I recently formated Riverbend for submission to Smashwords. In case you don’t know it, Smashwords sells books in every available format so readers can download their purchased book on a Kindle, iPad, Nook, telephone, or even, I suppose, their watch if they like to read books on their wrist. Moreover, Smashwords uploads your book to other outlets such as Nook, Kobo, iBooks, Scribd, Overdrive, and I don’t know where else, saving the author the trouble of individually uploading each book in a different format.  You only have to do it once and they do the rest.Image result for hacker images

It sounds like a lot of work, and it is. I spent two entire days formatting my book. But, and here is the kicker, all I had to do was follow the instructions in Mark Coker’s guidebook. And the book is free and very user-friendly. If you follow it precisely, your book will be readable with no deep paragraph indents or inches of white space. I’ve read other books with a table of contents and buy links at the back and wondered how they did it. Now I know! Never too old to learn new tricks.

The other thing I’ve been working  on is converting Riverbend to Audible. I put up the info and a script, but so far no one has auditioned. I’m not very hopeful as an experienced reader can charge up to $500 an hour to read a book and ACX calculated it wold take 7.9 hours to read my book. That isn’t just reading, but editing. I can’t afford that, so I went the second route, which is to share royalties 50-50 with the reader.  Because I don’t have a large “platform” or following, I really can’t expect anyone to take the chance that their hours of work will pay off.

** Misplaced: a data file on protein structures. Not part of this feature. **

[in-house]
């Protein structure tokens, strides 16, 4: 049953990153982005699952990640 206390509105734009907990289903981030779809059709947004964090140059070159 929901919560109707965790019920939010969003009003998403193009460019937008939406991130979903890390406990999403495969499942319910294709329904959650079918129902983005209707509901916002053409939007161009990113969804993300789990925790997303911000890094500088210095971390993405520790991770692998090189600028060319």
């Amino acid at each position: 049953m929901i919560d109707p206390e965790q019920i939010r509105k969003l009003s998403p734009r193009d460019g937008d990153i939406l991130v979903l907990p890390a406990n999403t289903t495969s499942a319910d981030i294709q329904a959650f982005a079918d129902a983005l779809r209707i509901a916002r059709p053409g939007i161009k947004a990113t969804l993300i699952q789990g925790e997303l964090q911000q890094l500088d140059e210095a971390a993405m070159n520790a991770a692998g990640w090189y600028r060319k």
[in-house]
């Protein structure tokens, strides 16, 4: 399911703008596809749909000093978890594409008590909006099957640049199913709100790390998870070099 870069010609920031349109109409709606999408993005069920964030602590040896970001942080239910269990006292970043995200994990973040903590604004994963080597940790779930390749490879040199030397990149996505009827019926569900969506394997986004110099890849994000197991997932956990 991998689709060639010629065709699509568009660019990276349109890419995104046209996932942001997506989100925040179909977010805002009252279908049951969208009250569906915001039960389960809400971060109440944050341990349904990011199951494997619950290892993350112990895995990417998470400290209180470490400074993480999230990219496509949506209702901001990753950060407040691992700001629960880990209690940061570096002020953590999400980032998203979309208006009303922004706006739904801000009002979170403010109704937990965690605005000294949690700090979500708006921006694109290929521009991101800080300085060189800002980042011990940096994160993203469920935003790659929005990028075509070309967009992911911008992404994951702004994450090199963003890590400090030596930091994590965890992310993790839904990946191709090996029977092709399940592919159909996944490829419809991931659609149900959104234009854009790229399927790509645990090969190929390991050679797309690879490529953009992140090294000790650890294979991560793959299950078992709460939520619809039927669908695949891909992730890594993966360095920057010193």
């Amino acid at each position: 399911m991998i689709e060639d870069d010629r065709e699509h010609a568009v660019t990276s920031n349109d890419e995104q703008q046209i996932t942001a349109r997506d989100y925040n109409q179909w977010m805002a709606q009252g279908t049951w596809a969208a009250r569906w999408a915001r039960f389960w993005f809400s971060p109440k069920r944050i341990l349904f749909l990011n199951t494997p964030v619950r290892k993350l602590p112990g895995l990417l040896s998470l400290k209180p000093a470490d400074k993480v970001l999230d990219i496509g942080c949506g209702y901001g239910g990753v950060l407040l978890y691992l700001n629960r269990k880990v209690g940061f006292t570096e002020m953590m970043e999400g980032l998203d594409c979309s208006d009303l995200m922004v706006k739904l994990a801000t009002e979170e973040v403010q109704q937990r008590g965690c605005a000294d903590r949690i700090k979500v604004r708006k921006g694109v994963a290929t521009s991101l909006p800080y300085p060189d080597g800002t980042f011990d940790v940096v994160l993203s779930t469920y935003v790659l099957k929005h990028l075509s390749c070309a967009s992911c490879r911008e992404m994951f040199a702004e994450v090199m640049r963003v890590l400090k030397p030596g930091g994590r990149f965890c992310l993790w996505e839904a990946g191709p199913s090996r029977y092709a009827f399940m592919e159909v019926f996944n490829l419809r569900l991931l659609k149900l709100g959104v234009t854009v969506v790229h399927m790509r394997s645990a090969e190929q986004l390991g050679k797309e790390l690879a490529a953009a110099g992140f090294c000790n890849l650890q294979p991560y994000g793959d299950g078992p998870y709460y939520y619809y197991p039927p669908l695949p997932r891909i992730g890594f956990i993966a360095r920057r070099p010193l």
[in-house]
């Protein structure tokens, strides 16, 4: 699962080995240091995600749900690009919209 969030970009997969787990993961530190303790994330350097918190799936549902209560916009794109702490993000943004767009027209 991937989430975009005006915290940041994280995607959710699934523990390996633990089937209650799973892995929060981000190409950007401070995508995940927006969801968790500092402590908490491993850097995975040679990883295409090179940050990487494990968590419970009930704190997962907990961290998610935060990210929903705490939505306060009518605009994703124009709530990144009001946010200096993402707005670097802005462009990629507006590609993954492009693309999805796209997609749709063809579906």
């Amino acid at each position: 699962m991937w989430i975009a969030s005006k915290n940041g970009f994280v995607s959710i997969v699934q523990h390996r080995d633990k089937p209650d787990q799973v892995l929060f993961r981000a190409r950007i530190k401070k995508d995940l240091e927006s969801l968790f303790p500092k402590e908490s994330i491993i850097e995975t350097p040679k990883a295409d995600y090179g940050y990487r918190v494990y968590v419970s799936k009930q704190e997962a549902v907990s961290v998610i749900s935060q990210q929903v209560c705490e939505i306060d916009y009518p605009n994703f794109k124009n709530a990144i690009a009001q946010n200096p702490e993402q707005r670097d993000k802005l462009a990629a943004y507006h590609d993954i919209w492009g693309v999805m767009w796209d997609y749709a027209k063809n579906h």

I thought of reading it aloud myself and making a file to upload. I like reading aloud and am told I have a pleasant, if soft, voice. That might be just right for Riverbend, whose main character is a genteel Southern woman. But where would I go to record? I’m afraid any recording I made would be interrupted by barking dogs, meowing cats, cars honking, birdsong, and me coughing when my throat gets dry. The birdsong might be a nice touch if I knew how to edit everything else out.

So that’s what I worked on this week. And you thought writing was only about thinking up a plot and inventing characters to act out the story.

I did too, once upon a time.

Commercial: If you want to read an excerpt from Riverbend, here’s the link: www.sandrazbruney.com

 

 

 

 

 

Nothing new under the sun

Every writer likes to think her ideas are unique. We try to come up with plots that are original, or at least a new twist on old ones.

I was reading a book yesterday and the heroine, orphaned and on her way to live with an aunt she barely knows, stops at an inn. She decides to go no farther, but to marry the older, dour innkeeper in order to gain a home of her own.

Well, deja vu all over again. My latest release, Riverbend, has an orphaned heroine who  marries an older dour man in order to escape having to throw herself on the mercies of a distant relative. And both heroines fall in love with their husbands.

There is also a witch who has all the other slaves terrified of her. I have a witch who terrifies all the other slaves.  In the book, the witch is old and ugly, while mine is young and beautiful, so there the similarities diverge.

I haven’t finished the book I am reading to see if it parallels mine in any other ways, but I’ve read enough to realize my idea wasn’t so original after all.